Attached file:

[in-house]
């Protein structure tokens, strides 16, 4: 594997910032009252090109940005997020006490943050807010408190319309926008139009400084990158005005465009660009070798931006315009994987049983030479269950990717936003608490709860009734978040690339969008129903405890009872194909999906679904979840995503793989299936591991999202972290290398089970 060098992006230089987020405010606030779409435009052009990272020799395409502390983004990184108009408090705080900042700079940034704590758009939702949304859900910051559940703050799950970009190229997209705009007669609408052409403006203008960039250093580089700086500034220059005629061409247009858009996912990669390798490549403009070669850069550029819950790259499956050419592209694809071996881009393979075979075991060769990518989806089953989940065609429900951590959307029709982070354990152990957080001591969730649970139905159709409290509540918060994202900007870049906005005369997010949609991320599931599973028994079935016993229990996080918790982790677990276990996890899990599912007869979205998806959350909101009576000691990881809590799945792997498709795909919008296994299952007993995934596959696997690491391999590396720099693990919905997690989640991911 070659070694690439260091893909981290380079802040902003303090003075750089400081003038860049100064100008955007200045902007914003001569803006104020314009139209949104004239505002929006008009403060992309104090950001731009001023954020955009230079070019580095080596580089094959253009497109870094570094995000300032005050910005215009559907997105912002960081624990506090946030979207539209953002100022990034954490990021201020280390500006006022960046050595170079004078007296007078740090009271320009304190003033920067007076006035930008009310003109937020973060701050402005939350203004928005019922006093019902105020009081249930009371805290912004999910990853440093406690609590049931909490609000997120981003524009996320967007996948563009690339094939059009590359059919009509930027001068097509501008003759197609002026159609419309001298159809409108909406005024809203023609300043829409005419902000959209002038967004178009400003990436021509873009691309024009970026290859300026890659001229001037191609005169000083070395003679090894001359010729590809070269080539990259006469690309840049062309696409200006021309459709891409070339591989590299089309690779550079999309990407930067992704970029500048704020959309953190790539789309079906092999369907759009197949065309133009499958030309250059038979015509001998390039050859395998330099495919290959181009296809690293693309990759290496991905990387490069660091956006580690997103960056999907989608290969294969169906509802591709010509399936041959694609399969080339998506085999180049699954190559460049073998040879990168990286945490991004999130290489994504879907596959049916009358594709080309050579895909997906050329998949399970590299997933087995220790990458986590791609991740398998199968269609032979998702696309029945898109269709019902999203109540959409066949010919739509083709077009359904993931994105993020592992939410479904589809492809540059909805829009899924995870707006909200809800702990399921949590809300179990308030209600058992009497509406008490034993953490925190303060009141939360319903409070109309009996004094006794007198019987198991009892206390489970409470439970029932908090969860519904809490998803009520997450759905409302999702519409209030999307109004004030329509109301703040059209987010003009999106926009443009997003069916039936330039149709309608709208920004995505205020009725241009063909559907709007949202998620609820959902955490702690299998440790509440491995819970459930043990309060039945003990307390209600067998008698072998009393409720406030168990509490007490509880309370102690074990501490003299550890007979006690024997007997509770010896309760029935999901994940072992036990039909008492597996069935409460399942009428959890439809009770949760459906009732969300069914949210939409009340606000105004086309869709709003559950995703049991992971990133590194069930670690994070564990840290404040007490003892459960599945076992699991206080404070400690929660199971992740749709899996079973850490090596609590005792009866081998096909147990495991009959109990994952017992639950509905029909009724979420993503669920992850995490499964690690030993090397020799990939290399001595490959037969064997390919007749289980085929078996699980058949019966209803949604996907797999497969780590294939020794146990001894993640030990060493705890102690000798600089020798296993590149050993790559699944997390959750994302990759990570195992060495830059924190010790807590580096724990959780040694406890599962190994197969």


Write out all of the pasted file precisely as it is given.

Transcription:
[in-house]
């Protein structure tokens, strides 16, 4: 594997910032009252090109940005997020006490943050807010408190319309926008139009400084990158005005465009660009070798931006315009994987049983030479269950990717936003608490709860009734978040690339969008129903405890009872194909999906679904979840995503793989299936591991999202972290290398089970 060098992006230089987020405010606030779409435009052009990272020799395409502390983004990184108009408090705080900042700079940034704590758009939702949304859900910051559940703050799950970009190229997209705009007669609408052409403006203008960039250093580089700086500034220059005629061409247009858009996912990669390798490549403009070669850069550029819950790259499956050419592209694809071996881009393979075979075991060769990518989806089953989940065609429900951590959307029709982070354990152990957080001591969730649970139905159709409290509540918060994202900007870049906005005369997010949609991320599931599973028994079935016993229990996080918790982790677990276990996890899990599912007869979205998806959350909101009576000691990881809590799945792997498709795909919008296994299952007993995934596959696997690491391999590396720099693990919905997690989640991911 070659070694690439260091893909981290380079802040902003303090003075750089400081003038860049100064100008955007200045902007914003001569803006104020314009139209949104004239505002929006008009403060992309104090950001731009001023954020955009230079070019580095080596580089094959253009497109870094570094995000300032005050910005215009559907997105912002960081624990506090946030979207539209953002100022990034954490990021201020280390500006006022960046050595170079004078007296007078740090009271320009304190003033920067007076006035930008009310003109937020973060701050402005939350203004928005019922006093019902105020009081249930009371805290912004999910990853440093406690609590049931909490609000997120981003524009996320967007996948563009690339094939059009590359059919009509930027001068097509501008003759197609002026159609419309001298159809409108909406005024809203023609300043829409005419902000959209002038967004178009400003990436021509873009691309024009970026290859300026890659001229001037191609005169000083070395003679090894001359010729590809070269080539990259006469690309840049062309696409200006021309459709891409070339591989590299089309690779550079999309990407930067992704970029500048704020959309953190790539789309079906092999369907759009197949065309133009499958030309250059038979015509001998390039050859395998330099495919290959181009296809690293693309990759290496991905990387490069660091956006580690997103960056999907989608290969294969169906509802591709010509399936041959694609399969080339998506085999180049699954190559460049073998040879990168990286945490991004999130290489994504879907596959049916009358594709080309050579895909997906050329998949399970590299997933087995220790990458986590791609991740398998199968269609032979998702696309029945898109269709019902999203109540959409066949010919739509083709077009359904993931994105993020592992939410479904589809492809540059909805829009899924995870707006909200809800702990399921949590809300179990308030209600058992009497509406008490034993953490925190303060009141939360319903409070109309009996004094006794007198019987198991009892206390489970409470439970029932908090969860519904809490998803009520997450759905409302999702519409209030999307109004004030329509109301703040059209987010003009999106926009443009997003069916039936330039149709309608709208920004995505205020009725241009063909559907709007949202998620609820959902955490702690299998440790509440491995819970459930043990309060039945003990307390209600067998008698072998009393409720406030168990509490007490509880309370102690074990501490003299550890007979006690024997007997509770010896309760029935999901994940072992036990039909008492597996069935409460399942009428959890439809009770949760459906009732969300069914949210939409009340606000105004086309869709709003559950995703049991992971990133590194069930670690994070564990840290404040007490003892459960599945076992699991206080404070400690929660199971992740749709899996079973850490090596609590005792009866081998096909147990495991009959109990994952017992639950509905029909009724979420993503669920992850995490499964690690030993090397020799990939290399001595490959037969064997390919007749289980085929078996699980058949019966209803949604996907797999497969780590294939020794146990001894993640030990060493705890102690000798600089020798296993590149050993790559699944997390959750994302990759990570195992060495830059924190010790807590580096724990959780040694406890599962190994197969």